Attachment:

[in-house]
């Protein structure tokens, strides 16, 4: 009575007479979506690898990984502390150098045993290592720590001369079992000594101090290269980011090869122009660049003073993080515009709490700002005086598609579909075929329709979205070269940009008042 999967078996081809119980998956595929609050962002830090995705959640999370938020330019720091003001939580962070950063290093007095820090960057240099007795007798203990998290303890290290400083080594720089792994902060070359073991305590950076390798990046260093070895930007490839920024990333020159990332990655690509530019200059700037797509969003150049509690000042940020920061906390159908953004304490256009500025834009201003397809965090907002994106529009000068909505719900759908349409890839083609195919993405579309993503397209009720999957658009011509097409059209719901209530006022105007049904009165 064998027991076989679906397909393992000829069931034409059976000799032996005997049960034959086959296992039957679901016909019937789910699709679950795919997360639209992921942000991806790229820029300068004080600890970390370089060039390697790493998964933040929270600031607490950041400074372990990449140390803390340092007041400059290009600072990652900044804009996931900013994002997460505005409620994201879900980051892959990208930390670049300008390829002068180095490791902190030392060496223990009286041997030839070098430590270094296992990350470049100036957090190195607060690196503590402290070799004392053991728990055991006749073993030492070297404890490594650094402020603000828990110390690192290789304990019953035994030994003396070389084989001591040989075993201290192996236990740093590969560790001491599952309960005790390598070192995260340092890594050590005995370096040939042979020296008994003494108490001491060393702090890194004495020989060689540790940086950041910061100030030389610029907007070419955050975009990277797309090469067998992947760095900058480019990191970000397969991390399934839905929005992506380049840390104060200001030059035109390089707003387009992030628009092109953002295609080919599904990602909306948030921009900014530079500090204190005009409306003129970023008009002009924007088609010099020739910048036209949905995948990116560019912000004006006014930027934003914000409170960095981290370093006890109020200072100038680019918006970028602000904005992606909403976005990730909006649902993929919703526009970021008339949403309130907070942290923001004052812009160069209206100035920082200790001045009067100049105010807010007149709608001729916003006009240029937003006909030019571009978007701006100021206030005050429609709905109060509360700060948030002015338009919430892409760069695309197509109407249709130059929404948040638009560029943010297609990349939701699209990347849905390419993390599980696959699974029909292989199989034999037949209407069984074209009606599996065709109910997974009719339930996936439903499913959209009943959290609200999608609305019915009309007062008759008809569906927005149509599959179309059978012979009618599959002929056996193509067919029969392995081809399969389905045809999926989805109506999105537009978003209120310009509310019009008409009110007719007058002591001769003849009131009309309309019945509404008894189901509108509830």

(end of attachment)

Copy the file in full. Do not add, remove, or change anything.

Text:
[in-house]
């Protein structure tokens, strides 16, 4: 009575007479979506690898990984502390150098045993290592720590001369079992000594101090290269980011090869122009660049003073993080515009709490700002005086598609579909075929329709979205070269940009008042 999967078996081809119980998956595929609050962002830090995705959640999370938020330019720091003001939580962070950063290093007095820090960057240099007795007798203990998290303890290290400083080594720089792994902060070359073991305590950076390798990046260093070895930007490839920024990333020159990332990655690509530019200059700037797509969003150049509690000042940020920061906390159908953004304490256009500025834009201003397809965090907002994106529009000068909505719900759908349409890839083609195919993405579309993503397209009720999957658009011509097409059209719901209530006022105007049904009165 064998027991076989679906397909393992000829069931034409059976000799032996005997049960034959086959296992039957679901016909019937789910699709679950795919997360639209992921942000991806790229820029300068004080600890970390370089060039390697790493998964933040929270600031607490950041400074372990990449140390803390340092007041400059290009600072990652900044804009996931900013994002997460505005409620994201879900980051892959990208930390670049300008390829002068180095490791902190030392060496223990009286041997030839070098430590270094296992990350470049100036957090190195607060690196503590402290070799004392053991728990055991006749073993030492070297404890490594650094402020603000828990110390690192290789304990019953035994030994003396070389084989001591040989075993201290192996236990740093590969560790001491599952309960005790390598070192995260340092890594050590005995370096040939042979020296008994003494108490001491060393702090890194004495020989060689540790940086950041910061100030030389610029907007070419955050975009990277797309090469067998992947760095900058480019990191970000397969991390399934839905929005992506380049840390104060200001030059035109390089707003387009992030628009092109953002295609080919599904990602909306948030921009900014530079500090204190005009409306003129970023008009002009924007088609010099020739910048036209949905995948990116560019912000004006006014930027934003914000409170960095981290370093006890109020200072100038680019918006970028602000904005992606909403976005990730909006649902993929919703526009970021008339949403309130907070942290923001004052812009160069209206100035920082200790001045009067100049105010807010007149709608001729916003006009240029937003006909030019571009978007701006100021206030005050429609709905109060509360700060948030002015338009919430892409760069695309197509109407249709130059929404948040638009560029943010297609990349939701699209990347849905390419993390599980696959699974029909292989199989034999037949209407069984074209009606599996065709109910997974009719339930996936439903499913959209009943959290609200999608609305019915009309007062008759008809569906927005149509599959179309059978012979009618599959002929056996193509067919029969392995081809399969389905045809999926989805109506999105537009978003209120310009509310019009008409009110007719007058002591001769003849009131009309309309019945509404008894189901509108509830």